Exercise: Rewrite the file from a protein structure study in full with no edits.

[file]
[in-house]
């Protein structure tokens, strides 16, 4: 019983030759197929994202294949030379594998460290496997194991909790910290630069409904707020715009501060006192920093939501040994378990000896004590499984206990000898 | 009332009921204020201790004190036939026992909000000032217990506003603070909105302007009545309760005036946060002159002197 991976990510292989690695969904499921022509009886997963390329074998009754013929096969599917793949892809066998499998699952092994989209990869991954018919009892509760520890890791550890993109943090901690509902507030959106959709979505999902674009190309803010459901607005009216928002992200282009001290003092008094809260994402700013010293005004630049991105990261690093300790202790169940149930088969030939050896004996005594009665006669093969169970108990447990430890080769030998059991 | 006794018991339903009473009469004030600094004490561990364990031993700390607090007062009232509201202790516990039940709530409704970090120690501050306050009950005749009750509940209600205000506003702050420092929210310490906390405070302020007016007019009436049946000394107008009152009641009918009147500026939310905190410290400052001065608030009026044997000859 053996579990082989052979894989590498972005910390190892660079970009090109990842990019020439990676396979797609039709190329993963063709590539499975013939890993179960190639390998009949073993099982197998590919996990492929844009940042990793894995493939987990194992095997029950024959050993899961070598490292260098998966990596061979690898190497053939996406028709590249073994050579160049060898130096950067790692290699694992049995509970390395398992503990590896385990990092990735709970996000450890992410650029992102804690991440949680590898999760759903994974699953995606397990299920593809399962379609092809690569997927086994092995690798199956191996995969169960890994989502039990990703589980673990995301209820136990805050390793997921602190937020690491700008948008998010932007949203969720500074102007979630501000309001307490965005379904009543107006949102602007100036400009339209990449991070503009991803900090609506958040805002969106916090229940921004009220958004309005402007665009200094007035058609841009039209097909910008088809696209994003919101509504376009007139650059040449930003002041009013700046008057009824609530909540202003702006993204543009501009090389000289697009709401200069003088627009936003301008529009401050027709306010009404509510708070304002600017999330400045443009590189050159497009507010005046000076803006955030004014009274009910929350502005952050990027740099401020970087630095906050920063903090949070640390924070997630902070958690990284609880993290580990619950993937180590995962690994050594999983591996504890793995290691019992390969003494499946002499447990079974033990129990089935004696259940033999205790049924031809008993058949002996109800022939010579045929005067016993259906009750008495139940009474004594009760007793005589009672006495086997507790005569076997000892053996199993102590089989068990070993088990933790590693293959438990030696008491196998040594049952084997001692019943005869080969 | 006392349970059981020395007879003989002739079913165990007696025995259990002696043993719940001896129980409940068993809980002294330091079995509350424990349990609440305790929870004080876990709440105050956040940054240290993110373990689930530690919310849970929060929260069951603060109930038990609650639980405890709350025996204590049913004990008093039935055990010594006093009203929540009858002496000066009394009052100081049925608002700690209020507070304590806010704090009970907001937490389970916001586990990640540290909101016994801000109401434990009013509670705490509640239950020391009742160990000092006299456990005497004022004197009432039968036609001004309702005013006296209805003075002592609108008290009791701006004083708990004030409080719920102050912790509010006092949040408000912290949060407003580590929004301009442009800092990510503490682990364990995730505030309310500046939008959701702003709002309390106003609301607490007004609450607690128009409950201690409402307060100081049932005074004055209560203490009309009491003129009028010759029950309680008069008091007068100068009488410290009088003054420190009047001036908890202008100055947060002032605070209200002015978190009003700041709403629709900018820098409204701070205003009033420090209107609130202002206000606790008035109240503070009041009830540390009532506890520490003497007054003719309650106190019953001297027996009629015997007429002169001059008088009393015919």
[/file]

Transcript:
[in-house]
């Protein structure tokens, strides 16, 4: 019983030759197929994202294949030379594998460290496997194991909790910290630069409904707020715009501060006192920093939501040994378990000896004590499984206990000898 | 009332009921204020201790004190036939026992909000000032217990506003603070909105302007009545309760005036946060002159002197 991976990510292989690695969904499921022509009886997963390329074998009754013929096969599917793949892809066998499998699952092994989209990869991954018919009892509760520890890791550890993109943090901690509902507030959106959709979505999902674009190309803010459901607005009216928002992200282009001290003092008094809260994402700013010293005004630049991105990261690093300790202790169940149930088969030939050896004996005594009665006669093969169970108990447990430890080769030998059991 | 006794018991339903009473009469004030600094004490561990364990031993700390607090007062009232509201202790516990039940709530409704970090120690501050306050009950005749009750509940209600205000506003702050420092929210310490906390405070302020007016007019009436049946000394107008009152009641009918009147500026939310905190410290400052001065608030009026044997000859 053996579990082989052979894989590498972005910390190892660079970009090109990842990019020439990676396979797609039709190329993963063709590539499975013939890993179960190639390998009949073993099982197998590919996990492929844009940042990793894995493939987990194992095997029950024959050993899961070598490292260098998966990596061979690898190497053939996406028709590249073994050579160049060898130096950067790692290699694992049995509970390395398992503990590896385990990092990735709970996000450890992410650029992102804690991440949680590898999760759903994974699953995606397990299920593809399962379609092809690569997927086994092995690798199956191996995969169960890994989502039990990703589980673990995301209820136990805050390793997921602190937020690491700008948008998010932007949203969720500074102007979630501000309001307490965005379904009543107006949102602007100036400009339209990449991070503009991803900090609506958040805002969106916090229940921004009220958004309005402007665009200094007035058609841009039209097909910008088809696209994003919101509504376009007139650059040449930003002041009013700046008057009824609530909540202003702006993204543009501009090389000289697009709401200069003088627009936003301008529009401050027709306010009404509510708070304002600017999330400045443009590189050159497009507010005046000076803006955030004014009274009910929350502005952050990027740099401020970087630095906050920063903090949070640390924070997630902070958690990284609880993290580990619950993937180590995962690994050594999983591996504890793995290691019992390969003494499946002499447990079974033990129990089935004696259940033999205790049924031809008993058949002996109800022939010579045929005067016993259906009750008495139940009474004594009760007793005589009672006495086997507790005569076997000892053996199993102590089989068990070993088990933790590693293959438990030696008491196998040594049952084997001692019943005869080969 | 006392349970059981020395007879003989002739079913165990007696025995259990002696043993719940001896129980409940068993809980002294330091079995509350424990349990609440305790929870004080876990709440105050956040940054240290993110373990689930530690919310849970929060929260069951603060109930038990609650639980405890709350025996204590049913004990008093039935055990010594006093009203929540009858002496000066009394009052100081049925608002700690209020507070304590806010704090009970907001937490389970916001586990990640540290909101016994801000109401434990009013509670705490509640239950020391009742160990000092006299456990005497004022004197009432039968036609001004309702005013006296209805003075002592609108008290009791701006004083708990004030409080719920102050912790509010006092949040408000912290949060407003580590929004301009442009800092990510503490682990364990995730505030309310500046939008959701702003709002309390106003609301607490007004609450607690128009409950201690409402307060100081049932005074004055209560203490009309009491003129009028010759029950309680008069008091007068100068009488410290009088003054420190009047001036908890202008100055947060002032605070209200002015978190009003700041709403629709900018820098409204701070205003009033420090209107609130202002206000606790008035109240503070009041009830540390009532506890520490003497007054003719309650106190019953001297027996009629015997007429002169001059008088009393015919």